In spite of the 16 years that have since passed, memories of the events of Sept. 11, 2001 remain fresh in many people’s minds. To honor the memories of the police, firefighters and other first responders that died attempting to render aid that day, officials with Landmark Bank celebrated Patriot Day Monday in Sherman.

Since 2002, Patriot Day, held each year on Sept. 11, has been observed as a national day of mourning for the nearly 3,000 people who died during four concurrent attacks in 2001, including two on the World Trade Center and another on the Pentagon. Of the casualties, more than 400 were firefighters or police officers.

Monday’s ceremony featured speeches by local representatives, performances by the Sherman Fire and Police Pipes and Drums and the Sherman High School Band, as well as the raising of an American flag by the Sherman Police Honor Guard.

“We just felt we wanted to be sure that we never forgot what happened that day,” Landmark Bank Regional President Randy Hensarling said Monday. “It is something we should never forget.”

This is the seventh year for the event at Landmark Bank. Hensarling said the event has grown in size each year, with 2017’s ceremony bringing the largest crowd in the event’s history.

Hensarling said the heroics and sacrifice shown by first responders in 2001 exemplified the meaning and gravity of the position and the service given to the community.

“At the same time, they were leaving their own families at home — they were going out to help someone else’s family,” he said.

This sentiment was shared by Kathleen Connor, who was in attendance on behalf of representative John Ratcliffe. Connor said she and her husband, who were both in the U.S. Navy, were stationed at Naval Air Station Lemoore at the time of the terrorist attacks. Connor said she watched as the second plane hit the World Trade Center.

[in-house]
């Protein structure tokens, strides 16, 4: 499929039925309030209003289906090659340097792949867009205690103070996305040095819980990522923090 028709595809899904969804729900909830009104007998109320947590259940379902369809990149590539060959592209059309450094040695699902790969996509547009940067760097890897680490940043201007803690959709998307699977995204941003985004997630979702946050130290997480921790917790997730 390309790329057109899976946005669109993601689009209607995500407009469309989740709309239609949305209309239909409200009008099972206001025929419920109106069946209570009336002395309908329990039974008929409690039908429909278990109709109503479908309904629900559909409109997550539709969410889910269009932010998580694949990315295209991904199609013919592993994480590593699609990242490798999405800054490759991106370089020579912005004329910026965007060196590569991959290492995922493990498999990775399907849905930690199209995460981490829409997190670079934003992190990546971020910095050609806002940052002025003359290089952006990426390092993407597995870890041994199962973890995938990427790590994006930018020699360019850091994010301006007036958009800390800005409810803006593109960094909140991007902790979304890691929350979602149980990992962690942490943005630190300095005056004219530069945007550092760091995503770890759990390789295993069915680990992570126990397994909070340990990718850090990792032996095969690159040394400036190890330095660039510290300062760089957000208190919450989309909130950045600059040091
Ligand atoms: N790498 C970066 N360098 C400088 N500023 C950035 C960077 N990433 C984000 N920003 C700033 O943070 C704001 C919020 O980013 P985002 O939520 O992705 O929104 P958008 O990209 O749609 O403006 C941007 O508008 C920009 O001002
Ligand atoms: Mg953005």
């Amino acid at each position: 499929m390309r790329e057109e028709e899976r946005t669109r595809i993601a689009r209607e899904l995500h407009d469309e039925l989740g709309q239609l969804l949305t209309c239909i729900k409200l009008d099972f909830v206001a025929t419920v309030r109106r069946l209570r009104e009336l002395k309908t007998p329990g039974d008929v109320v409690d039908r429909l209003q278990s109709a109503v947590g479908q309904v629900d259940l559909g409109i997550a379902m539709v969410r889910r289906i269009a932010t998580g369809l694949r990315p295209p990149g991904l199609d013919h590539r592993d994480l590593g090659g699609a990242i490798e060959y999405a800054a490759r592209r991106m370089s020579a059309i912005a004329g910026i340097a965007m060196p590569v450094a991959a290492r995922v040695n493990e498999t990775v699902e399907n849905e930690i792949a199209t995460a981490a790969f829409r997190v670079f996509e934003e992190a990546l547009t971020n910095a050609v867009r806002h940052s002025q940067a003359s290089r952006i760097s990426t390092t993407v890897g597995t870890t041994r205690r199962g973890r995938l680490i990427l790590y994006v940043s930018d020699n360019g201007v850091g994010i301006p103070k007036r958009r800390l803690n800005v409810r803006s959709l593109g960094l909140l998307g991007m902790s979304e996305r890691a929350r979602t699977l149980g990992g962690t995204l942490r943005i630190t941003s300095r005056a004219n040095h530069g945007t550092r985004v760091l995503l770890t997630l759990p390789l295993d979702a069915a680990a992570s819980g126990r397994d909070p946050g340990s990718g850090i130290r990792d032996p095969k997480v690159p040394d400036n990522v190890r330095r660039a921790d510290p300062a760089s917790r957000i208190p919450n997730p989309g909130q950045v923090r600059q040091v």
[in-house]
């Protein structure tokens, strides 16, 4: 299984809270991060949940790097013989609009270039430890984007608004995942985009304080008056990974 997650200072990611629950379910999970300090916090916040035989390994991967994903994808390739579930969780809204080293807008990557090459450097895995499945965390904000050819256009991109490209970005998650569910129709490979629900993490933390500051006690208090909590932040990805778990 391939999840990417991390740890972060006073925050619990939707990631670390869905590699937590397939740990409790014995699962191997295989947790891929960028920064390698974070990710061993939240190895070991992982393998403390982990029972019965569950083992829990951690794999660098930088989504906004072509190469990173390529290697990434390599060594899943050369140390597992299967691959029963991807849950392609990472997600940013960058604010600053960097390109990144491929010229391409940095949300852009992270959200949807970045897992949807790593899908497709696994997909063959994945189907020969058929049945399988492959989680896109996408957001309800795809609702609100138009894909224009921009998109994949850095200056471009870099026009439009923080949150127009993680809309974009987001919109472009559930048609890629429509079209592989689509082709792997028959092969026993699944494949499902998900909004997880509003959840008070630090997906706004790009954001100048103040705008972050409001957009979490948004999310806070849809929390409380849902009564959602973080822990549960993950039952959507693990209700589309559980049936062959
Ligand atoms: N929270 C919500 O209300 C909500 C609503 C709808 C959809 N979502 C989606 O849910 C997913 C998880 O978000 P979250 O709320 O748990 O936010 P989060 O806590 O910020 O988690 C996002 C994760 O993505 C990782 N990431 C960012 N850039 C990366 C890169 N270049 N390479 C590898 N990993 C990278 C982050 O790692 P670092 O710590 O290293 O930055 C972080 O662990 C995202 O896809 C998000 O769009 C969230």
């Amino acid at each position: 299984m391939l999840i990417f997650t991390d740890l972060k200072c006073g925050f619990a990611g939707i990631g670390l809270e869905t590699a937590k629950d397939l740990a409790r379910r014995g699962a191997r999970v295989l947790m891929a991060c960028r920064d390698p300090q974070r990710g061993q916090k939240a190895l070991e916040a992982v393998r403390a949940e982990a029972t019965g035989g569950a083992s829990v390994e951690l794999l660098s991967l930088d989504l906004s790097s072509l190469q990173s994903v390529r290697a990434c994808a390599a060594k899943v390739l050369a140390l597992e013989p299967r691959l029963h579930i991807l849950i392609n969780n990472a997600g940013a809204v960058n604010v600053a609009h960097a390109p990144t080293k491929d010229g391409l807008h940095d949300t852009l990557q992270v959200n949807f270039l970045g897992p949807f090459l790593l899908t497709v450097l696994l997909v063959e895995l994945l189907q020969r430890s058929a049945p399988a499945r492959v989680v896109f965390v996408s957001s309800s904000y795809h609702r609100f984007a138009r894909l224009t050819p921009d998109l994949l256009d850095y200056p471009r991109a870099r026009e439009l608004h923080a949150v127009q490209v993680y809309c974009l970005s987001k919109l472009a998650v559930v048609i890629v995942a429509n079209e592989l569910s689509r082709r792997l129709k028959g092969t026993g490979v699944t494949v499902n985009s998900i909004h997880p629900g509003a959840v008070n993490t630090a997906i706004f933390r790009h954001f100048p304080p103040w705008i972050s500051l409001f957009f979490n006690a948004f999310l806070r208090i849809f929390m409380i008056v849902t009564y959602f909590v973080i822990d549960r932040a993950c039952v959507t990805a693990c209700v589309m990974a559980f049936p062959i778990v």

“As military members, we knew this was not an accident,” she said. “At that moment, our lives changed forever. This was war.”

Following the attacks, Connor said first responders helped protect the two schools on the base. It was later revealed that a threat had been made against the schools, she said.

“You were there for me and my family so we could continue to protect America,” she said.

In addition to the general public, many members of local law enforcement and fire control agencies were in attendance for the event. Grayson County Sheriff Tom Watt said he can still remember sitting in his office that day when someone came in and told him he needed to turn on the television.

“It causes you to think back to that day and recall exactly what you were doing and know that your brothers-in-arms at the Pentagon and New York were going through hell,” he said.

Even 16 years later, Watt said he believes people still hold a special respect for first responders and the potential for ultimate sacrifice they face each day.

“We are told daily how much people appreciate us,” he said. “I do not think it has faded at all over these years.”